Women feel so guilty Looking for Stars

How does one ask for the finer things without looking like a shallow, gold-digging wench?

Dear Modern Austen,

I would like some further discussion on the whole dinner-eating-date thing submitted by Starving for Affection. Clearly, portion size is not the only thing on Starving’s mind. Though I haven’t proof, calorie count goes hand in hand with the number of stars an eating establishment might receive on Zagat; this has direct bearing on whether a first date leads to a second. It’s all so complicated, you see.

The appetite is surely not fairly divided among the sexes! And, in truth, I simply need a man to know that I need more than food to survive. This may seem off topic, but dinner leads to other things…hopefully. If I can’t enjoy a good meal with man, in all likelihood I won’t enjoy much else. How does one ask for the finer things — like five stars on a menu — without looking like a shallow, gold-digging wench?

Sincerely,
Looking for Stars

P.S. What’s mead?

Dear Looking for Stars,

What I have come to learn about myself more and more is that I have strong wants and needs and desires. These are appetites, are they not? As for men, I can only claim to know and understand them as much as I understand my own experience as part of the human race — they are the other half of it. My thinking is that to want, to need, to desire is human. To have an appetite is human. Men and women I then presume both have appetites that are fairly equal — a man is no hungrier than a woman, for example.

The difference between sexes lies in how and whether we can express these appetites. Can I ask for what I want? is something you need to ask yourself, Looking for Stars. Can you ask for what you need? Can you say you’re hungry to a man you admire and would like to pursue a second date with? Women do have a harder time asking for and expressing this sort of thing than the opposite sex, but that’s not the real inequality that exists between how the two sexes express their appetites. The real inequality is that women have to ask for their desires to be met while men expect it.

Your main question is how you could possibly ask for the finer things life has to offer from a man without appearing to be a shallow, gold-digging wench. We do care very much about appearances, don’t we?! The answer, I’m afraid, isn’t simple: Don’t feel guilty and embrace feeling vulnerable. I know what you’re thinking: Is not vulnerability weakness? Do not men want some strength in the women they intend to marry? You’re confusing vulnerability with fragility.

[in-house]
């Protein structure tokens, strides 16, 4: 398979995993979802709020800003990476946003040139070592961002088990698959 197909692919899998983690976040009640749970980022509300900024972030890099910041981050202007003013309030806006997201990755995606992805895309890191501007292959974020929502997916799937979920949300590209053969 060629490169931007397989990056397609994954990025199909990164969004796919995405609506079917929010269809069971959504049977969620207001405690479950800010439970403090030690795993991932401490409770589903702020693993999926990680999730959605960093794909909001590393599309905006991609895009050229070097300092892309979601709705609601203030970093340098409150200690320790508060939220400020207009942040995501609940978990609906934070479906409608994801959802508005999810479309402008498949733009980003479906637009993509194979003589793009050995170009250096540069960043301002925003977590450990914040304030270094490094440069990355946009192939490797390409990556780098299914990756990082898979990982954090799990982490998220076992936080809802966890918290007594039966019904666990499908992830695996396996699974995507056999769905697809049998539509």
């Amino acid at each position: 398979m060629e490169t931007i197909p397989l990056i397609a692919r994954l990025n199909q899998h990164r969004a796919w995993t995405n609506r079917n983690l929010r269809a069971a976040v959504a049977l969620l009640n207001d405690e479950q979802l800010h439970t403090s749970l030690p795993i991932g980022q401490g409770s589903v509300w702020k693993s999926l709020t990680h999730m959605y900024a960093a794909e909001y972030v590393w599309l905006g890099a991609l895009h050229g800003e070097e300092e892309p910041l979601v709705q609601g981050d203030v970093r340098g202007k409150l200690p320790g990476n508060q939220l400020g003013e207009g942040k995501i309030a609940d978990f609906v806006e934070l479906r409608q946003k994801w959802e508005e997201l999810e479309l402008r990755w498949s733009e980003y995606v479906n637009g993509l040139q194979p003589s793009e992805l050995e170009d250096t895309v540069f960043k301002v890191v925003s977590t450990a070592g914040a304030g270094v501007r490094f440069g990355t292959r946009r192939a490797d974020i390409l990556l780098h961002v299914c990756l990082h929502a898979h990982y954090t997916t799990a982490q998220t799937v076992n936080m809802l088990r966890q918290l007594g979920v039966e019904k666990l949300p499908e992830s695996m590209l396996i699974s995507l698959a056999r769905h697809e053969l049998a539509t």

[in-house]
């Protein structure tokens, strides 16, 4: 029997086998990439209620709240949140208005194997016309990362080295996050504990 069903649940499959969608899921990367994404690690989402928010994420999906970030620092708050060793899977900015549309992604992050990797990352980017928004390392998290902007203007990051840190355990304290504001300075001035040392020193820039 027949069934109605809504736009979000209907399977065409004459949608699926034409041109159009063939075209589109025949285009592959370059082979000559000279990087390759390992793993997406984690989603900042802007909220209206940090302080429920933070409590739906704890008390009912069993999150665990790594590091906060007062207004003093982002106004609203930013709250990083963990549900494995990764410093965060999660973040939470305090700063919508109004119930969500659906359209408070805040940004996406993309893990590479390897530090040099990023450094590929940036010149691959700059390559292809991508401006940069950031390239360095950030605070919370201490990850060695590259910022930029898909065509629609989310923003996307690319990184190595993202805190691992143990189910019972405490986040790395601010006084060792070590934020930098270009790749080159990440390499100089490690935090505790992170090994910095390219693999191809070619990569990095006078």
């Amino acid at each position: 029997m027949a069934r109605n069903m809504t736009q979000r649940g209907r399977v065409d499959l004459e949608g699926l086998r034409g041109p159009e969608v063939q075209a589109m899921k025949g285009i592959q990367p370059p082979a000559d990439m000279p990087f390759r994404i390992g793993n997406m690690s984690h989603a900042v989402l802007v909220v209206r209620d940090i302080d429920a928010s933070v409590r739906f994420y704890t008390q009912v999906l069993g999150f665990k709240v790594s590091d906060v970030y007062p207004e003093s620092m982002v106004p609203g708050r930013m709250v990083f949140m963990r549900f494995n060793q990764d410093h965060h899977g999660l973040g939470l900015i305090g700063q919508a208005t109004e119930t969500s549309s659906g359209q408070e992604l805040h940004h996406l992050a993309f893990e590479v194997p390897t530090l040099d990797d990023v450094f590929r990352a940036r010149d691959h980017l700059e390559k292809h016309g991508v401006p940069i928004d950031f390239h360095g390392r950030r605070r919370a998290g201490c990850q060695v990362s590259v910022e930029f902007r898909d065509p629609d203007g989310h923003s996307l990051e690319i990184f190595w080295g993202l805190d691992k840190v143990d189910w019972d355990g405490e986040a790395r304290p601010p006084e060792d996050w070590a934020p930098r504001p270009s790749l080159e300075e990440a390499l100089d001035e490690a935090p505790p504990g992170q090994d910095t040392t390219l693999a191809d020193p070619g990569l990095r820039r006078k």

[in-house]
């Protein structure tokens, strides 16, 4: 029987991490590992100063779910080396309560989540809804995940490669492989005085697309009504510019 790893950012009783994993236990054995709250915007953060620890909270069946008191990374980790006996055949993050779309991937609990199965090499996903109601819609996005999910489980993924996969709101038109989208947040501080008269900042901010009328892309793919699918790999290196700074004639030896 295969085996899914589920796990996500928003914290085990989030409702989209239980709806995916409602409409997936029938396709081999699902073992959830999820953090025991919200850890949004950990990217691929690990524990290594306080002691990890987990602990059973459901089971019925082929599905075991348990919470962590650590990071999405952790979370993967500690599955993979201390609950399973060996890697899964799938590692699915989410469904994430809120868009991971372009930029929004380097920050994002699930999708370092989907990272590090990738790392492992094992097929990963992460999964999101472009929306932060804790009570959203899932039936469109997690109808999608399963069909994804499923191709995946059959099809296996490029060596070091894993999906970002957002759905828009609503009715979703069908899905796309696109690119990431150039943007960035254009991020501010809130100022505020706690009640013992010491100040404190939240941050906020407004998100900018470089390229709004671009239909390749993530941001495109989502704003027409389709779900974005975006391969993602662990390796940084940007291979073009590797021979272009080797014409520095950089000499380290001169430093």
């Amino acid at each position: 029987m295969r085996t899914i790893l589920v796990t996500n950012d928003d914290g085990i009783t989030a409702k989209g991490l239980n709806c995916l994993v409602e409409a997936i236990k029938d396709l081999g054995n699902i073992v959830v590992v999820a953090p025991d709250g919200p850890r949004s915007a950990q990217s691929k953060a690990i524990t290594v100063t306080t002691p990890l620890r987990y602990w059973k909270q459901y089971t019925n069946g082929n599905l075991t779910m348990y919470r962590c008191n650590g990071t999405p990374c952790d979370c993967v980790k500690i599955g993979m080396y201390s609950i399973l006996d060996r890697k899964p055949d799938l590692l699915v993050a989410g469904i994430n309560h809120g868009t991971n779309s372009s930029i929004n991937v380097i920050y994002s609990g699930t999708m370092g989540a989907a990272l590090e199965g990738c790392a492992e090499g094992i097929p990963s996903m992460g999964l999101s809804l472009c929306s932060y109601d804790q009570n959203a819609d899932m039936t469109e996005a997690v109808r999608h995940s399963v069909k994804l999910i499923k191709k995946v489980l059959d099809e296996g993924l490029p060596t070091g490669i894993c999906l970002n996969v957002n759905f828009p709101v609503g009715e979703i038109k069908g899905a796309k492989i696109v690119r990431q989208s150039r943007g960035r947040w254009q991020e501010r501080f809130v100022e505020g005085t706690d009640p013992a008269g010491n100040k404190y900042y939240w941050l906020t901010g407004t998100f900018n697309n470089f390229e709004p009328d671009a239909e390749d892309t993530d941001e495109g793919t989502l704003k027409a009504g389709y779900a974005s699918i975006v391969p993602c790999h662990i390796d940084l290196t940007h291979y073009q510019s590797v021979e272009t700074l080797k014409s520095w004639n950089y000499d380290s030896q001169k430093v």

Fragility is something of a weakness, an appearance people put on to move others to take care of them. Vulnerability, though, is strength. It’s an anxiety that comes with being true to your feelings and acting on them. This requires courage!

When I replied to Starving for Affection’s letter, I felt unable to act on any of the true feelings I had. I still believed I could find love and marriage and happiness through the old conventional means of curbing my appetite physically, emotionally, mentally, all the time knowing I was only doing this because men fear women’s appetites. And we fear appearing needy to men. These are unusual roles we all have to play. You’re right: It’s complicated. We’d live much simpler if we could all just act in accordance with our feelings and be ourselves. Would a man really be afraid of my appetite? My desire to be with and see him? I try not to think about it. I simply ask for what I need and do what feels best. I’ve declared this my year of living vulnerably, and I suggest you do the same.

In short, you’re not a gold digger if you ask for what you want. Surely you know that many gentlemen won’t even look at a woman at a ball who couldn’t add 10,000 a year to his income. As my mother says, “that’s just the way things must be.” But they don’t and they shouldn’t. My point is that you shouldn’t have to feel so guilty about asking for what you want when the man you’re sitting across from at dinner expects to get what he wants because “that’s just the way things must be.” (No sexual innuendo was intended here, though I feel there are a few throughout your letter.)

There are many men who will be open to hearing your desires. Some won’t, but those are the men you decline further invitations from. You should not feel guilty about your wants, needs, desires, appetite, and no man has a right to make you feel that way. That’s really what’s behind this fear of appearing to be a gold digger: Guilt. But really, why shouldn’t you be concerned with money? Men are. In the end, I know you’re not going to marry a man just because he takes you to fine restaurants and encourages you to eat rich foods. Though it is an endearing quality in a man.

Yours,
MA

P.P.S A simple honey wine you can make at home.


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